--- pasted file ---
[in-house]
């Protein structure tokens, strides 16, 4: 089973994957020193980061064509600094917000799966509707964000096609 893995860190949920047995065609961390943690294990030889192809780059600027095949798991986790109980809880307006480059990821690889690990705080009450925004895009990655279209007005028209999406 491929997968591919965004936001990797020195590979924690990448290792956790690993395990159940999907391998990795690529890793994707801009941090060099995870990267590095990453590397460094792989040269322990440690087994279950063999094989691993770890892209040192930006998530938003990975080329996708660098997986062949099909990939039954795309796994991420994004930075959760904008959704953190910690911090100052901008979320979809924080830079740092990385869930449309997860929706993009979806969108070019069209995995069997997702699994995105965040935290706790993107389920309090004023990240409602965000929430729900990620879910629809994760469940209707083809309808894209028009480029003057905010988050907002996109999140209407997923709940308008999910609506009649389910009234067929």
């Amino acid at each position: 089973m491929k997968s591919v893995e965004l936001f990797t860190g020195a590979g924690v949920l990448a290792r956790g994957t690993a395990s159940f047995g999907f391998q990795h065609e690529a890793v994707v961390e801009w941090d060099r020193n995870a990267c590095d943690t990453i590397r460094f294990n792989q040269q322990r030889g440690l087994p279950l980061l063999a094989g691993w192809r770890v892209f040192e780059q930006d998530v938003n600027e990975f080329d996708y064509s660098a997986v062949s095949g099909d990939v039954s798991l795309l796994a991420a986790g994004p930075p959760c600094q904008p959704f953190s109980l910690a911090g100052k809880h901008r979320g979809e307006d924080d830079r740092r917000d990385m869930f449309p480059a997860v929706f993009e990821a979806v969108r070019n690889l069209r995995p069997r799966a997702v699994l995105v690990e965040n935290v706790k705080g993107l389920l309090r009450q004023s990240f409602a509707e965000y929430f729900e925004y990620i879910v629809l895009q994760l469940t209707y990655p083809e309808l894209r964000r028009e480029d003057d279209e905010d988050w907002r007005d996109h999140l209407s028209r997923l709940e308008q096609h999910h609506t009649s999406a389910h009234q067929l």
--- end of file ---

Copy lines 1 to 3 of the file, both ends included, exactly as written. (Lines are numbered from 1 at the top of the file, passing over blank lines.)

[in-house]
């Protein structure tokens, strides 16, 4: 089973994957020193980061064509600094917000799966509707964000096609 893995860190949920047995065609961390943690294990030889192809780059600027095949798991986790109980809880307006480059990821690889690990705080009450925004895009990655279209007005028209999406 491929997968591919965004936001990797020195590979924690990448290792956790690993395990159940999907391998990795690529890793994707801009941090060099995870990267590095990453590397460094792989040269322990440690087994279950063999094989691993770890892209040192930006998530938003990975080329996708660098997986062949099909990939039954795309796994991420994004930075959760904008959704953190910690911090100052901008979320979809924080830079740092990385869930449309997860929706993009979806969108070019069209995995069997997702699994995105965040935290706790993107389920309090004023990240409602965000929430729900990620879910629809994760469940209707083809309808894209028009480029003057905010988050907002996109999140209407997923709940308008999910609506009649389910009234067929």
């Amino acid at each position: 089973m491929k997968s591919v893995e965004l936001f990797t860190g020195a590979g924690v949920l990448a290792r956790g994957t690993a395990s159940f047995g999907f391998q990795h065609e690529a890793v994707v961390e801009w941090d060099r020193n995870a990267c590095d943690t990453i590397r460094f294990n792989q040269q322990r030889g440690l087994p279950l980061l063999a094989g691993w192809r770890v892209f040192e780059q930006d998530v938003n600027e990975f080329d996708y064509s660098a997986v062949s095949g099909d990939v039954s798991l795309l796994a991420a986790g994004p930075p959760c600094q904008p959704f953190s109980l910690a911090g100052k809880h901008r979320g979809e307006d924080d830079r740092r917000d990385m869930f449309p480059a997860v929706f993009e990821a979806v969108r070019n690889l069209r995995p069997r799966a997702v699994l995105v690990e965040n935290v706790k705080g993107l389920l309090r009450q004023s990240f409602a509707e965000y929430f729900e925004y990620i879910v629809l895009q994760l469940t209707y990655p083809e309808l894209r964000r028009e480029d003057d279209e905010d988050w907002r007005d996109h999140l209407s028209r997923l709940e308008q096609h999910h609506t009649s999406a389910h009234q067929l």